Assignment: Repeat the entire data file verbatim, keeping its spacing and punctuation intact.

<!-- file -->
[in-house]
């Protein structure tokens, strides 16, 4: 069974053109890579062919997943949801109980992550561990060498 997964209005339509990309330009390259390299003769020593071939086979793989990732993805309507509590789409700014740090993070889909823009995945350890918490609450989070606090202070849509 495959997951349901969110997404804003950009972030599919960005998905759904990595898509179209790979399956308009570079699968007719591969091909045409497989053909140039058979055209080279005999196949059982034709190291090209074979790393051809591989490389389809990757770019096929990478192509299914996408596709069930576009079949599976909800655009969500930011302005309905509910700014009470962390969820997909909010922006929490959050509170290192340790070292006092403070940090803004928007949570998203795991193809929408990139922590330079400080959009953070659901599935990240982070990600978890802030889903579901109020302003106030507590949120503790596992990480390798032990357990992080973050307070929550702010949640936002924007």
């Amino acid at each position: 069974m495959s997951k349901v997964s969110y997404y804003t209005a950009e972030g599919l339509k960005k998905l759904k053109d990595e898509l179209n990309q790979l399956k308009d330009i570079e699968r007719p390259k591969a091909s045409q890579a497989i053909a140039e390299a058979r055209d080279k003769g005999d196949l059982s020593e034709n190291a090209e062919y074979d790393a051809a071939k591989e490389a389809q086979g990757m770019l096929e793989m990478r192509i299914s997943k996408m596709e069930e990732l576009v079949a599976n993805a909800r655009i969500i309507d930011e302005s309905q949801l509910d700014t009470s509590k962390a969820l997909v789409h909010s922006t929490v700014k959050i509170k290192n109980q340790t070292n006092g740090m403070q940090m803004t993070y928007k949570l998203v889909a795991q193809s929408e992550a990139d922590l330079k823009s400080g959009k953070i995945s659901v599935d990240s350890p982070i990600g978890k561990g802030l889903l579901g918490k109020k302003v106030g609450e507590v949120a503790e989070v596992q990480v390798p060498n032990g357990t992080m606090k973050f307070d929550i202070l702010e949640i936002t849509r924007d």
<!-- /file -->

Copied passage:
[in-house]
């Protein structure tokens, strides 16, 4: 069974053109890579062919997943949801109980992550561990060498 997964209005339509990309330009390259390299003769020593071939086979793989990732993805309507509590789409700014740090993070889909823009995945350890918490609450989070606090202070849509 495959997951349901969110997404804003950009972030599919960005998905759904990595898509179209790979399956308009570079699968007719591969091909045409497989053909140039058979055209080279005999196949059982034709190291090209074979790393051809591989490389389809990757770019096929990478192509299914996408596709069930576009079949599976909800655009969500930011302005309905509910700014009470962390969820997909909010922006929490959050509170290192340790070292006092403070940090803004928007949570998203795991193809929408990139922590330079400080959009953070659901599935990240982070990600978890802030889903579901109020302003106030507590949120503790596992990480390798032990357990992080973050307070929550702010949640936002924007």
């Amino acid at each position: 069974m495959s997951k349901v997964s969110y997404y804003t209005a950009e972030g599919l339509k960005k998905l759904k053109d990595e898509l179209n990309q790979l399956k308009d330009i570079e699968r007719p390259k591969a091909s045409q890579a497989i053909a140039e390299a058979r055209d080279k003769g005999d196949l059982s020593e034709n190291a090209e062919y074979d790393a051809a071939k591989e490389a389809q086979g990757m770019l096929e793989m990478r192509i299914s997943k996408m596709e069930e990732l576009v079949a599976n993805a909800r655009i969500i309507d930011e302005s309905q949801l509910d700014t009470s509590k962390a969820l997909v789409h909010s922006t929490v700014k959050i509170k290192n109980q340790t070292n006092g740090m403070q940090m803004t993070y928007k949570l998203v889909a795991q193809s929408e992550a990139d922590l330079k823009s400080g959009k953070i995945s659901v599935d990240s350890p982070i990600g978890k561990g802030l889903l579901g918490k109020k302003v106030g609450e507590v949120a503790e989070v596992q990480v390798p060498n032990g357990t992080m606090k973050f307070d929550i202070l702010e949640i936002t849509r924007d």